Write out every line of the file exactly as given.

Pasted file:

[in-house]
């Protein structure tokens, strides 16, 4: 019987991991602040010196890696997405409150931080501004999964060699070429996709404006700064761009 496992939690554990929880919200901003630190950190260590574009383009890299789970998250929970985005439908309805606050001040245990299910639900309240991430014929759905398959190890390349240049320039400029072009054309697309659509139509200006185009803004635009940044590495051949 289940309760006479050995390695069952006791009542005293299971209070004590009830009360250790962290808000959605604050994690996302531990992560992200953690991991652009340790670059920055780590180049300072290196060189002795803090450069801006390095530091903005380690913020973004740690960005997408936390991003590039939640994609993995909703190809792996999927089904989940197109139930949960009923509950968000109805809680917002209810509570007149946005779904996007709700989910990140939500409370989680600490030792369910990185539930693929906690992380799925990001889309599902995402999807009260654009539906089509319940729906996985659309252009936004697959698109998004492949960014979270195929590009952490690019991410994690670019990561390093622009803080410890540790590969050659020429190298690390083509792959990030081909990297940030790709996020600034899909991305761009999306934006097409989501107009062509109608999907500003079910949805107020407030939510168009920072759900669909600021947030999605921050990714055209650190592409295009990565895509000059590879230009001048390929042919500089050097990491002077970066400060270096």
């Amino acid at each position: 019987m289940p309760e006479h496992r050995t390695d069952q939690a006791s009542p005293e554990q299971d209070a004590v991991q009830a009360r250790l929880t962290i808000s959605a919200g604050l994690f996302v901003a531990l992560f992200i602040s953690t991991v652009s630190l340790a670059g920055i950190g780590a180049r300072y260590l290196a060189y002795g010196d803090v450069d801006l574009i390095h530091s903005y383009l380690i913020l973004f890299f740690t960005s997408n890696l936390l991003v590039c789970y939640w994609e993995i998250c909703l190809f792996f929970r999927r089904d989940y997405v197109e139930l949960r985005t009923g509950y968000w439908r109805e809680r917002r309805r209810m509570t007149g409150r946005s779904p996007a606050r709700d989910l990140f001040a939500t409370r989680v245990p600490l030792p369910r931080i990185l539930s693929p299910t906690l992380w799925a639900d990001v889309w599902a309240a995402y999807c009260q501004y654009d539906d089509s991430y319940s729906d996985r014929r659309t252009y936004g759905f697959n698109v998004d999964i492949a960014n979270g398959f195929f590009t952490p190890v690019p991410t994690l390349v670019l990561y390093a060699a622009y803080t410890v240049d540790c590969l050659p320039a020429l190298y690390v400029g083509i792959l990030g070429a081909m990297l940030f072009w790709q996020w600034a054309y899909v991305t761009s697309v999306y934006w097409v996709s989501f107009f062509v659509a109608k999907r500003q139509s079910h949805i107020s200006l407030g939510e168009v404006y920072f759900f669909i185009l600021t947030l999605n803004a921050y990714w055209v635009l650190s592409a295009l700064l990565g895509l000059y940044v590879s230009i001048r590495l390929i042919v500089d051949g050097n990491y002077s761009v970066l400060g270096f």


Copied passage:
[in-house]
């Protein structure tokens, strides 16, 4: 019987991991602040010196890696997405409150931080501004999964060699070429996709404006700064761009 496992939690554990929880919200901003630190950190260590574009383009890299789970998250929970985005439908309805606050001040245990299910639900309240991430014929759905398959190890390349240049320039400029072009054309697309659509139509200006185009803004635009940044590495051949 289940309760006479050995390695069952006791009542005293299971209070004590009830009360250790962290808000959605604050994690996302531990992560992200953690991991652009340790670059920055780590180049300072290196060189002795803090450069801006390095530091903005380690913020973004740690960005997408936390991003590039939640994609993995909703190809792996999927089904989940197109139930949960009923509950968000109805809680917002209810509570007149946005779904996007709700989910990140939500409370989680600490030792369910990185539930693929906690992380799925990001889309599902995402999807009260654009539906089509319940729906996985659309252009936004697959698109998004492949960014979270195929590009952490690019991410994690670019990561390093622009803080410890540790590969050659020429190298690390083509792959990030081909990297940030790709996020600034899909991305761009999306934006097409989501107009062509109608999907500003079910949805107020407030939510168009920072759900669909600021947030999605921050990714055209650190592409295009990565895509000059590879230009001048390929042919500089050097990491002077970066400060270096």
């Amino acid at each position: 019987m289940p309760e006479h496992r050995t390695d069952q939690a006791s009542p005293e554990q299971d209070a004590v991991q009830a009360r250790l929880t962290i808000s959605a919200g604050l994690f996302v901003a531990l992560f992200i602040s953690t991991v652009s630190l340790a670059g920055i950190g780590a180049r300072y260590l290196a060189y002795g010196d803090v450069d801006l574009i390095h530091s903005y383009l380690i913020l973004f890299f740690t960005s997408n890696l936390l991003v590039c789970y939640w994609e993995i998250c909703l190809f792996f929970r999927r089904d989940y997405v197109e139930l949960r985005t009923g509950y968000w439908r109805e809680r917002r309805r209810m509570t007149g409150r946005s779904p996007a606050r709700d989910l990140f001040a939500t409370r989680v245990p600490l030792p369910r931080i990185l539930s693929p299910t906690l992380w799925a639900d990001v889309w599902a309240a995402y999807c009260q501004y654009d539906d089509s991430y319940s729906d996985r014929r659309t252009y936004g759905f697959n698109v998004d999964i492949a960014n979270g398959f195929f590009t952490p190890v690019p991410t994690l390349v670019l990561y390093a060699a622009y803080t410890v240049d540790c590969l050659p320039a020429l190298y690390v400029g083509i792959l990030g070429a081909m990297l940030f072009w790709q996020w600034a054309y899909v991305t761009s697309v999306y934006w097409v996709s989501f107009f062509v659509a109608k999907r500003q139509s079910h949805i107020s200006l407030g939510e168009v404006y920072f759900f669909i185009l600021t947030l999605n803004a921050y990714w055209v635009l650190s592409a295009l700064l990565g895509l000059y940044v590879s230009i001048r590495l390929i042919v500089d051949g050097n990491y002077s761009v970066l400060g270096f």